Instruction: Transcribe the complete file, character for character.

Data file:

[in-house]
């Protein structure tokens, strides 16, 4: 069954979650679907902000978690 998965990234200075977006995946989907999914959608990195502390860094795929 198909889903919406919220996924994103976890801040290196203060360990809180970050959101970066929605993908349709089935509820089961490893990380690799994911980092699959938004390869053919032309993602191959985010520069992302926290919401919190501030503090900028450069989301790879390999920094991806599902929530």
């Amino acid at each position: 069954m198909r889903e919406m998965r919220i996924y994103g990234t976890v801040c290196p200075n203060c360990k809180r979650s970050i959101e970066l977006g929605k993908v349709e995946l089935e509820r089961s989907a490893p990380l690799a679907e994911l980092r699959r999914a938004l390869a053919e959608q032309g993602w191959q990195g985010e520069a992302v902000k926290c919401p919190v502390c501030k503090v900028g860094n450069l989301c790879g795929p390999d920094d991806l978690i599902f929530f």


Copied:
[in-house]
């Protein structure tokens, strides 16, 4: 069954979650679907902000978690 998965990234200075977006995946989907999914959608990195502390860094795929 198909889903919406919220996924994103976890801040290196203060360990809180970050959101970066929605993908349709089935509820089961490893990380690799994911980092699959938004390869053919032309993602191959985010520069992302926290919401919190501030503090900028450069989301790879390999920094991806599902929530």
């Amino acid at each position: 069954m198909r889903e919406m998965r919220i996924y994103g990234t976890v801040c290196p200075n203060c360990k809180r979650s970050i959101e970066l977006g929605k993908v349709e995946l089935e509820r089961s989907a490893p990380l690799a679907e994911l980092r699959r999914a938004l390869a053919e959608q032309g993602w191959q990195g985010e520069a992302v902000k926290c919401p919190v502390c501030k503090v900028g860094n450069l989301c790879g795929p390999d920094d991806l978690i599902f929530f």